Kathy Lette is an author of many books (highly entertaining and recommended) and she also is a well known for her TV and radio appearances. You’ve probably heard or seen her giving her two penn’oth on feminism. Funny women are massively under represented on TV and radio so it’s always great to hear her. Like Caitlin Moran, she uses humour to make her feminist arguments, illuminating the ludicrousness of the status quo.
Here’s a classic example of a Lette one liner from her latest novel, Courting Trouble which, with typical Lette boldness, tackles the topic of rape and ‘consent’:
“We’re fed up with getting concussion hitting our heads on the glass ceiling and being expected to clean it whilst up there.”
I laughed out loud at that, as I did through most of the book, (when I wasn’t crying at the serious bits, that is).
Jane: Kathy you grew up in Australia. We’re not that far apart on age (you are a few years younger) and I recall the 60s & 70s as being both exciting and yet very difficult for women. I have lost count of the number of times I was groped, or worse. Sexism was rife and very, very overt. What was living in Australia like for young girls in the sixties & seventies?
Kathy: I only write because it’s cheaper than therapy. My first book , Puberty Blues, was about growing up as a surfie chick. The boys I grew up with, disproved the theory of evolution – they were evolving into apes. We girls were little more than a life support system to a pair of breasts. As I developed some objectivity, I realised that there was more to life than just being a human handbags, draped attractively over the arms of a surfie boyfriend, so wrote Puberty Blues for my girlfriends, as a kind of literary survival guide. I had no idea that the book was going to become a cult sensation. It was rather intimidating going from non-entity (a case of mistaken nonentity) to overnight notoriety.
But I’m very fond of the novel. It’s pithy and witty – like straight vegemite, (Marmite) no butter. Puberty Blues is an uplifting story of two girls who broke free from peer group pressures and blew a raspberry at the boys who oppressed them. I am an optimist by nature – I do not think optimism is an eye disease.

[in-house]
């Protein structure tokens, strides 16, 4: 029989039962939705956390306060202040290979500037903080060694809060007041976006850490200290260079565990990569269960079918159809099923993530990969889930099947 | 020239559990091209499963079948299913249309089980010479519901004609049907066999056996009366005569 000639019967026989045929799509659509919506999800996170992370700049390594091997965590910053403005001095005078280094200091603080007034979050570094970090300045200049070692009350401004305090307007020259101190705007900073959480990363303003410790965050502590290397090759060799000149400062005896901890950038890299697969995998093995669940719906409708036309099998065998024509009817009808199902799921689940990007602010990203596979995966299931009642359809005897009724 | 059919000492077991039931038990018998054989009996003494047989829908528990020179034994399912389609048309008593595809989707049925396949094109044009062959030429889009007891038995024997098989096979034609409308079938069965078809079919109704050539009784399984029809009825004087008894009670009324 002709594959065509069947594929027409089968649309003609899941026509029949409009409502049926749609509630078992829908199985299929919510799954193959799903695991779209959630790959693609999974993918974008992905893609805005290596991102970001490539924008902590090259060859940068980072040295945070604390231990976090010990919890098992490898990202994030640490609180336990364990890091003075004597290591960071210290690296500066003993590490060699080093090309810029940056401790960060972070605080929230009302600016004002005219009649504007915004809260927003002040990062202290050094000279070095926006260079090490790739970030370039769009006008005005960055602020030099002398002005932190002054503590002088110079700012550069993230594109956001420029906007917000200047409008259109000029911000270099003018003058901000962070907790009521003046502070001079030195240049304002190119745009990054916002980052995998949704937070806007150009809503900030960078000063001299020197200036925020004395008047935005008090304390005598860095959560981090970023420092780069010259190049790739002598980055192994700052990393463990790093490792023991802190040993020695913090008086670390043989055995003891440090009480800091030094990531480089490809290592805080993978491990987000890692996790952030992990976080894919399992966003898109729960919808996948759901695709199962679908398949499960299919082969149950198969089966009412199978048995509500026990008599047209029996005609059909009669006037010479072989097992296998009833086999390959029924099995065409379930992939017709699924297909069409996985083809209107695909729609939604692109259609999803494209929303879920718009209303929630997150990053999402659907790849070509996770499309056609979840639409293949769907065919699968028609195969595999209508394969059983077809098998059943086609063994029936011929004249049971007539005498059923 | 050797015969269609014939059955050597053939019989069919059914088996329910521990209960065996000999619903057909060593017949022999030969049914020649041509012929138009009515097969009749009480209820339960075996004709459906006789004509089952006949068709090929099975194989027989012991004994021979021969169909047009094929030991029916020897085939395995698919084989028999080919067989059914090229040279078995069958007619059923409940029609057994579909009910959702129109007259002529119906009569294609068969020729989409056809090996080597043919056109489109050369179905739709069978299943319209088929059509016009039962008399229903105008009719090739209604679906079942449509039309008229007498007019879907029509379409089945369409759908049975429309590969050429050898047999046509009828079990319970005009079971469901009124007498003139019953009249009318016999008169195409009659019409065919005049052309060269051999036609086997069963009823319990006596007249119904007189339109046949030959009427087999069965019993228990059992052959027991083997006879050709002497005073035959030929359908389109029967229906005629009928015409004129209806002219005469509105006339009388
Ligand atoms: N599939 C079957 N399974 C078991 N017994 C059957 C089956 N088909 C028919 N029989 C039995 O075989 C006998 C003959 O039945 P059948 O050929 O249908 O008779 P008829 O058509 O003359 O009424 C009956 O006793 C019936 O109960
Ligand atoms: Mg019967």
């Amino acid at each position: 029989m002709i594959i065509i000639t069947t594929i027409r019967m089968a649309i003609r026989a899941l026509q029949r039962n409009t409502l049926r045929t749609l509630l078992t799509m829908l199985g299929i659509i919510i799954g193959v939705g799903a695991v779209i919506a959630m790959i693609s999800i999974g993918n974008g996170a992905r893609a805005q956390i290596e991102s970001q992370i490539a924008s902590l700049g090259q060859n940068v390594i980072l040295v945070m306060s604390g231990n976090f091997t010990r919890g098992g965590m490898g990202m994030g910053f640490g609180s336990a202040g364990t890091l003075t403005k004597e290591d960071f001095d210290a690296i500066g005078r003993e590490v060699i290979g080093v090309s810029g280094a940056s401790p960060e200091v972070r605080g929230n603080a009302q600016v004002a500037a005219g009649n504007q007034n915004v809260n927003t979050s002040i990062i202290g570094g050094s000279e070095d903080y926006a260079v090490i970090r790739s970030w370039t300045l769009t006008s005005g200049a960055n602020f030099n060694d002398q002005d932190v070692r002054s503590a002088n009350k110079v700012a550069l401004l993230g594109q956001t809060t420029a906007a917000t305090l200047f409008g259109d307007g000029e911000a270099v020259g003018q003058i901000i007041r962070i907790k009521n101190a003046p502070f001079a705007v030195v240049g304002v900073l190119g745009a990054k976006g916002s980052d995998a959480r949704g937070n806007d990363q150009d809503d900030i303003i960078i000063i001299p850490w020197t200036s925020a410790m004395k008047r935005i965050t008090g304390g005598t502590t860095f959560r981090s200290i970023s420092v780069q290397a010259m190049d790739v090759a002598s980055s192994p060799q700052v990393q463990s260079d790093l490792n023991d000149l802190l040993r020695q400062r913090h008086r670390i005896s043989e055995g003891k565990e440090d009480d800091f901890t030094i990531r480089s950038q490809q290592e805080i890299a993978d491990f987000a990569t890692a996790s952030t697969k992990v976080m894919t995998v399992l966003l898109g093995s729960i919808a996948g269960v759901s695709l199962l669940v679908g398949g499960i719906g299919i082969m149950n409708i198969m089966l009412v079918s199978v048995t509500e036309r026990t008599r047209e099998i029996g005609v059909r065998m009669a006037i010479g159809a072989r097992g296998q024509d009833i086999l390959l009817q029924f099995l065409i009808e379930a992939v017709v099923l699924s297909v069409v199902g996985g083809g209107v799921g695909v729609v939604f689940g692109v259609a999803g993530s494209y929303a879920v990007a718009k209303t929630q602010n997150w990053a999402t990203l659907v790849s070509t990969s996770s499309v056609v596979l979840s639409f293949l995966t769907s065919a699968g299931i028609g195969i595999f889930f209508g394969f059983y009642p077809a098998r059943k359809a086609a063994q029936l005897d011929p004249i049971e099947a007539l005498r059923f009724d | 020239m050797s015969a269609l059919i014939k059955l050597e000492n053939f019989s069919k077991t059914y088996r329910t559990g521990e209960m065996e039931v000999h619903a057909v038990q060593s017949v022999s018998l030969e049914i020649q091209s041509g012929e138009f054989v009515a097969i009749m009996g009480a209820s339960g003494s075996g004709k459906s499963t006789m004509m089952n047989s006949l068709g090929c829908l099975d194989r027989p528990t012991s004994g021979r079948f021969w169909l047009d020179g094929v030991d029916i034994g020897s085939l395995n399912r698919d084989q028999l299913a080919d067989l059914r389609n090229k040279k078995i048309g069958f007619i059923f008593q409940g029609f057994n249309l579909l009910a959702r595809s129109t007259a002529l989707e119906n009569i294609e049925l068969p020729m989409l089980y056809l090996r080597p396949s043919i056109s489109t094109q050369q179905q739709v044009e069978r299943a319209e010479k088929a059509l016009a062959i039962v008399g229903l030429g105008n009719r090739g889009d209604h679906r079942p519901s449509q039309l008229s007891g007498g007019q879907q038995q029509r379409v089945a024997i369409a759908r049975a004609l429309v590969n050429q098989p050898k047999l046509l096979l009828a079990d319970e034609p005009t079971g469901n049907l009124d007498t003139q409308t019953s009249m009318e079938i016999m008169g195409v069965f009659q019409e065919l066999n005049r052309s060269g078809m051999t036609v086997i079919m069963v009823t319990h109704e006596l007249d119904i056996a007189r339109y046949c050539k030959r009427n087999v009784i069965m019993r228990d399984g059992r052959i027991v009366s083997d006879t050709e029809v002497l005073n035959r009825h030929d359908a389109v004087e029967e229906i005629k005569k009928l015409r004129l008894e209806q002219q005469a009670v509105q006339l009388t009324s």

What prompted the move to the UK?
Love. I fell in love with Geoffrey Robertson, a human rights lawyer, who was going out with Nigella Lawson at the time. He broke up with her for me and I can’t cook. I use my smoke alarm as a timer!
What was the biggest difference for you as a young woman living in the UK?
When I first lived in Britain I thought I’d landed in a New Man paradise. The men talked about opera and gardening and quoted poetry. It took me a while to realize that Britain is just as sexist as Oz, but it’s much better hidden. At least in Oz, the battle lines are drawn and you can see the enemy.
The other thing it took time to get used to, is the condescension chromosome towards Australians. As I’m related to a convict from the first and the second fleet, that makes me the crème de la crim! Actually, whenever any Brit is condescending to me about my Australian background, I repeat what my Grandma said when I told her I was leaving to live in London:
“Oh, Kath, you can’t possibly go and live in England. That’s where all those terrible convicts come from!”
Do you remember when you first realised you were a feminist? Was it a Damascene conversion or more of a slow burn?
The day I was ‘dropped’ by my surfie boyfriend for daring to ride a board. Surfie girls were little more than a life support system to a pair of breasts. We weren’t allowed to surf. We just lay on beach in teeny-weeny bikinis, nervously glancing downwards in case our G-strings had slipped. Believe me, it gave “bad hair day” a whole new meaning. All we were allowed to do was mind the towel, fetch the chiko roll and massage male egos. We were demure and decorative, draped over the arms of our board-shorted Neanderthals like human handbags.
Yes, these surfie gods had serious pecs appeal and twinkly eyes, but also a three grunt vocabulary of “na”, “dunno” and “ergggh.” They were emotional bonsai – you had to whack the fertiliser to get any feelings out of them. They also thought ‘sex drive’ meant doing it in the car – possibly because of that little sign in the rear vision mirror which said “Objects in this mirror, may appear larger than they are.”